# 2017 AIME II Problems/Problem 1

## Problem

Find the number of subsets of $\{1, 2, 3, 4, 5, 6, 7, 8\}$ that are subsets of neither $\{1, 2, 3, 4, 5\}$ nor $\{4, 5, 6, 7, 8\}$.

## Solution 1

The number of subsets of a set with $n$ elements is $2^n$. The total number of subsets of $\{1, 2, 3, 4, 5, 6, 7, 8\}$ is equal to $2^8$. The number of sets that are subsets of at least one of $\{1, 2, 3, 4, 5\}$ or $\{4, 5, 6, 7, 8\}$ can be found using complementary counting. There are $2^5$ subsets of $\{1, 2, 3, 4, 5\}$ and $2^5$ subsets of $\{4, 5, 6, 7, 8\}$. It is easy to make the mistake of assuming there are $2^5+2^5$ sets that are subsets of at least one of $\{1, 2, 3, 4, 5\}$ or $\{4, 5, 6, 7, 8\}$, but the $2^2$ subsets of $\{4, 5\}$ are overcounted. There are $2^5+2^5-2^2$ sets that are subsets of at least one of $\{1, 2, 3, 4, 5\}$ or $\{4, 5, 6, 7, 8\}$, so there are $2^8-(2^5+2^5-2^2)$ subsets of $\{1, 2, 3, 4, 5, 6, 7, 8\}$ that are subsets of neither $\{1, 2, 3, 4, 5\}$ nor $\{4, 5, 6, 7, 8\}$. $2^8-(2^5+2^5-2^2)=\boxed{196}$.

## Solution 2

Upon inspection, a viable set must contain at least one element from both of the sets $\{1, 2, 3, 4, 5\}$ and $\{4, 5, 6, 7, 8\}$. Since 4 and 5 are included in both of these sets, then they basically don't matter, i.e. if set A is a subset of both of those two then adding a 4 or a 5 won't change that fact. Thus, we can count the number of ways to choose at least one number from 1 to 3 and at least one number from 6 to 8, and then multiply that by the number of ways to add in 4 and 5. The number of subsets of a 3 element set is $2^3=8$, but we want to exclude the empty set, giving us 7 ways to choose from $\{1, 2, 3\}$ or $\{6, 7, 8\}$. We can take each of these $7 \times 7=49$ sets and add in a 4 and/or a 5, which can be done in 4 different ways (by adding both, none, one, or the other one). Thus, the answer is $49 \times 4=\boxed{196}$.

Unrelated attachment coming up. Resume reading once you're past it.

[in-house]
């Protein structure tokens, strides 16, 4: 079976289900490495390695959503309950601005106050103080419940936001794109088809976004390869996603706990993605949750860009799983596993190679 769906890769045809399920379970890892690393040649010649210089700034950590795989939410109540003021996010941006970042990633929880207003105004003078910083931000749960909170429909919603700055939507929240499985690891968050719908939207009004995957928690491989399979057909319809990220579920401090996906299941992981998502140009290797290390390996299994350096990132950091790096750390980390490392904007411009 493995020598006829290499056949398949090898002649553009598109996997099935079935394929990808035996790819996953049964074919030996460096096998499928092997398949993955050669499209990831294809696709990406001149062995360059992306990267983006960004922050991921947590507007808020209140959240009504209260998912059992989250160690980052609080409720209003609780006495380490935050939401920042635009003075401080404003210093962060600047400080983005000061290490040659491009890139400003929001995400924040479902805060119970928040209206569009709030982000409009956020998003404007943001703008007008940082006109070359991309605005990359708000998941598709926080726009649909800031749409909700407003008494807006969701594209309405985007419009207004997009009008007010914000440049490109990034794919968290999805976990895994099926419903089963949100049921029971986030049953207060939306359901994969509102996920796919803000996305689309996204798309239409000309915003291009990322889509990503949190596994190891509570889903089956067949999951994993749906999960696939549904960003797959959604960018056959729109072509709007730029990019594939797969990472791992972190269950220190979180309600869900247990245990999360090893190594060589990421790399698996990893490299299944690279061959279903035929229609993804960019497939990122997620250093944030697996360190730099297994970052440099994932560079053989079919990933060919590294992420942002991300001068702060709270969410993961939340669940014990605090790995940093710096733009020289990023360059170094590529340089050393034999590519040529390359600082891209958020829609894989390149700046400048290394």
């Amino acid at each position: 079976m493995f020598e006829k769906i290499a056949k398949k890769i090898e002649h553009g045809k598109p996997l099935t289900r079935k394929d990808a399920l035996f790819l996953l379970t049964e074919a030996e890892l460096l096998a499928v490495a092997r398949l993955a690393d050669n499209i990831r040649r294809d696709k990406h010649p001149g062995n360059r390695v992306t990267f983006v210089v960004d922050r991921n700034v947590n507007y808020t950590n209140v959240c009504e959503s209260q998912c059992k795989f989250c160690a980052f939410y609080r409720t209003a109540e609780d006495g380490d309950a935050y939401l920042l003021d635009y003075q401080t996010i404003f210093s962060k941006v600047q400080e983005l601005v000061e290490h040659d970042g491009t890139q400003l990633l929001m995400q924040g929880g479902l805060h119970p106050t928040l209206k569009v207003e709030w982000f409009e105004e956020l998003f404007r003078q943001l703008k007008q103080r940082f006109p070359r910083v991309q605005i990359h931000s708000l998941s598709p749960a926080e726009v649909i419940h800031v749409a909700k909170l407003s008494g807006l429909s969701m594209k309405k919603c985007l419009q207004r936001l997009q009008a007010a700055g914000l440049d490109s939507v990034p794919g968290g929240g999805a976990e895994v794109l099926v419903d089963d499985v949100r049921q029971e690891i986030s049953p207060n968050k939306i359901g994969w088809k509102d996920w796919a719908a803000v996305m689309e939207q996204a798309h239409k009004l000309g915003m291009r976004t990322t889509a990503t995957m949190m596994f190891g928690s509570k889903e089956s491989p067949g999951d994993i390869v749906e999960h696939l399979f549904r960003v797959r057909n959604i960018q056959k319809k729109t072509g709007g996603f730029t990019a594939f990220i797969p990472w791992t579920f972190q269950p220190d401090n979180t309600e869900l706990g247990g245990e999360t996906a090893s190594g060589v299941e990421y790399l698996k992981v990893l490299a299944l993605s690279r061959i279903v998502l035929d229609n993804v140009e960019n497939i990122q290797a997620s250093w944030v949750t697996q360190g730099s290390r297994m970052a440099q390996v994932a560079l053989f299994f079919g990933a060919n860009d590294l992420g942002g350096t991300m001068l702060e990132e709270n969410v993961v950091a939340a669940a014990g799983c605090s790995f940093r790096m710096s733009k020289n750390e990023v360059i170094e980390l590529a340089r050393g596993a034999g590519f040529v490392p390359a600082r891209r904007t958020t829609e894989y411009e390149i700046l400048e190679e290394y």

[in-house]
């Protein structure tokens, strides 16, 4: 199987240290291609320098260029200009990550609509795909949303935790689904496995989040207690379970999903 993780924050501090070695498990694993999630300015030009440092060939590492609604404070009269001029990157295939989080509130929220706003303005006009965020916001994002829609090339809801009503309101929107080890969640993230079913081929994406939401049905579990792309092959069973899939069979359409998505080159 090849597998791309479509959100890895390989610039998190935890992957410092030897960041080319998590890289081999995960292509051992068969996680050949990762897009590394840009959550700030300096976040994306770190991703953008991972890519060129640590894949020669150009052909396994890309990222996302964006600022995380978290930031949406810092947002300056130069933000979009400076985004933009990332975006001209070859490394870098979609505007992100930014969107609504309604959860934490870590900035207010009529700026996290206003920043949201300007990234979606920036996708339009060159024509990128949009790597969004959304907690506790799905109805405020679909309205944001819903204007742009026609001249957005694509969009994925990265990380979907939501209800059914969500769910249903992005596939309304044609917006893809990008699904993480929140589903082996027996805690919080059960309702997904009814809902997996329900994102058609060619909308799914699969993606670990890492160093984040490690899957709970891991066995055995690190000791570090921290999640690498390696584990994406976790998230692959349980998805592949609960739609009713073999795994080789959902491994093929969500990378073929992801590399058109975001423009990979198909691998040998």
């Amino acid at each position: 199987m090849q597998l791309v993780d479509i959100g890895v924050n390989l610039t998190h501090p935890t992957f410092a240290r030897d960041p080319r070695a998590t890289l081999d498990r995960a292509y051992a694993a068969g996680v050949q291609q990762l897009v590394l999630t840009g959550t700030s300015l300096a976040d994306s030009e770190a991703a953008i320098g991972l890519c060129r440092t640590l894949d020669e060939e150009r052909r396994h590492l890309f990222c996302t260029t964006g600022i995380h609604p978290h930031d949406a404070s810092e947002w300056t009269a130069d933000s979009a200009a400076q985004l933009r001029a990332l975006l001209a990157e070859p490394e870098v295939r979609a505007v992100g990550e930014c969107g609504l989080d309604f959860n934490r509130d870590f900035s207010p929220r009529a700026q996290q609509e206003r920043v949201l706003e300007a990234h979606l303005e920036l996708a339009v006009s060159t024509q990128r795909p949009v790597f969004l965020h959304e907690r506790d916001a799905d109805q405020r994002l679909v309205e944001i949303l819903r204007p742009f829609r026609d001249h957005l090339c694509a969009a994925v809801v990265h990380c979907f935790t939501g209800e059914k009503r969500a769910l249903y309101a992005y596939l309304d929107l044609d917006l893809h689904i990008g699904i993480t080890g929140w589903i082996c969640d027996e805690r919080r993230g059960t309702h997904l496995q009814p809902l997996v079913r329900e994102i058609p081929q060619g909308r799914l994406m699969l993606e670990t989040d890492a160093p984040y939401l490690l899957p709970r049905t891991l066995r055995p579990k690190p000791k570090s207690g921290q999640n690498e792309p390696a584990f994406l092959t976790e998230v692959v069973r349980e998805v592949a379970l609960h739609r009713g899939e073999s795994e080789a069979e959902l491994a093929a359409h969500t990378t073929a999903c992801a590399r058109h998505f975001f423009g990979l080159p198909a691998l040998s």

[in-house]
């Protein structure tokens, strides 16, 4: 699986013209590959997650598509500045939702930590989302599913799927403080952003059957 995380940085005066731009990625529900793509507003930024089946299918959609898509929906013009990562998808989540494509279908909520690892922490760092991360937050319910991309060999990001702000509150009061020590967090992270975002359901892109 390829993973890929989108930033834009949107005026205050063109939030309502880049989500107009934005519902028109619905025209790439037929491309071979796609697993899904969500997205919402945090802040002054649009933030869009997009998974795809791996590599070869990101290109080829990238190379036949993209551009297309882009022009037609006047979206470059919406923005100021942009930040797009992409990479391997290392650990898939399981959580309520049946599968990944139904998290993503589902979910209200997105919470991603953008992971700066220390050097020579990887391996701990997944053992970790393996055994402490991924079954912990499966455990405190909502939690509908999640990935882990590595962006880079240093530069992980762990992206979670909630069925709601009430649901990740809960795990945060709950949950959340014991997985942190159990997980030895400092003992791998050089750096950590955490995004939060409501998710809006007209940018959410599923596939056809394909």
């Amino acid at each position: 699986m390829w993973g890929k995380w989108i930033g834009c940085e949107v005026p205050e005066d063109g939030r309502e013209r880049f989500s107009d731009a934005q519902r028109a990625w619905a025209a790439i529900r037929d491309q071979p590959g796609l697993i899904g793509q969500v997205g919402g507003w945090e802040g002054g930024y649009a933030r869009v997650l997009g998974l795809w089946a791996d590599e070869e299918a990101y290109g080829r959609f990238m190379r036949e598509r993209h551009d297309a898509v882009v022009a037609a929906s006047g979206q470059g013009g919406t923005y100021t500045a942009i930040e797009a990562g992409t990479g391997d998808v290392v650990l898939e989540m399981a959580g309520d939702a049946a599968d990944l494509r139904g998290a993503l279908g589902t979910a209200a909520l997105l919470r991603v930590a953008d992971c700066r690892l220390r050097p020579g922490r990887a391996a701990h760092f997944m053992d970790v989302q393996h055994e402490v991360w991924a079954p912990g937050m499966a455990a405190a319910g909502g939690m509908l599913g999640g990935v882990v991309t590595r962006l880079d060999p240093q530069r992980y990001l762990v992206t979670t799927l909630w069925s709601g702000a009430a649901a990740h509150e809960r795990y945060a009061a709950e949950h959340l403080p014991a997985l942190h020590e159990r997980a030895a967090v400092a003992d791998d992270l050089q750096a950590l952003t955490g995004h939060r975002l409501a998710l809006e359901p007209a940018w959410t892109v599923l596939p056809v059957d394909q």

## Solution 3

This solution is very similar to Solution $2$. The set of all subsets of $\{1,2,3,4,5,6,7,8\}$ that are disjoint with respect to $\{4,5\}$ and are not disjoint with respect to the complements of sets (and therefore not a subset of) $\{1,2,3,4,5\}$ and $\{4,5,6,7,8\}$ will be named $S$, which has $7\cdot7=49$ members. The union of each member in $S$ and the $2^2=4$ subsets of $\{4,5\}$ will be the members of set $Z$, which has $49\cdot4=\boxed{196}$ members. $\blacksquare$

Solution by a1b2

## Solution 4

Consider that we are trying to figure out how many subsets are possible of $\{1,2,3,4,5,6,7,8\}$ that are not in violation of the two subsets $\{1,2,3,4,5\}$ and $\{4,5,6,7,8\}$. Assume that the number of numbers we pick from the subset $\{1,2,3,4,5,6,7,8\}$ is $n$. Thus, we can compute this problem with simple combinatorics:

If $n=1$, $\binom{8}{1}$ $-$ ($\binom{5}{1}$ + $\binom{5}{1}$ $- 2$) [subtract $2$ to eliminate the overcounting of the subset $\{4\}$ or $\{5\}$] = $8 - 8$ = $0$

If $n=2$, $\binom{8}{2}$ $-$ ($\binom{5}{2}$ + $\binom{5}{2}$ $- 1$) [subtract $1$ to eliminate the overcounting of the subset $\{4,5\}$] = $28 - 19$ = $9$

If $n=3$, $\binom{8}{3}$ $-$ ($\binom{5}{3}$ + $\binom{5}{3}$) = $56 - 20$ = $36$

If $n=4$, $\binom{8}{4}$ $-$ ($\binom{5}{4}$ + $\binom{5}{4}$) = $70 - 10$ = $60$

If $n=5$, $\binom{8}{5}$ $-$ ($\binom{5}{5}$ + $\binom{5}{5}$) = $56 - 2$ = $54$

If $n>5$, then the set $\{1,2,3,4,5,6,7,8\}$ is never in violation of the two subsets $\{1,2,3,4,5\}$ and $\{4,5,6,7,8\}$. Thus,

If $n=6$, $\binom{8}{6}$ = $28$

If $n=7$, $\binom{8}{7}$ = $8$

If $n=8$, $\binom{8}{8}$ = $1$

Adding these together, our solution becomes $0$ + $9$ + $36$ + $60$ + $54$ + $28$ + $8$ + $1$ $=\boxed{196}$

Solution by IronicNinja~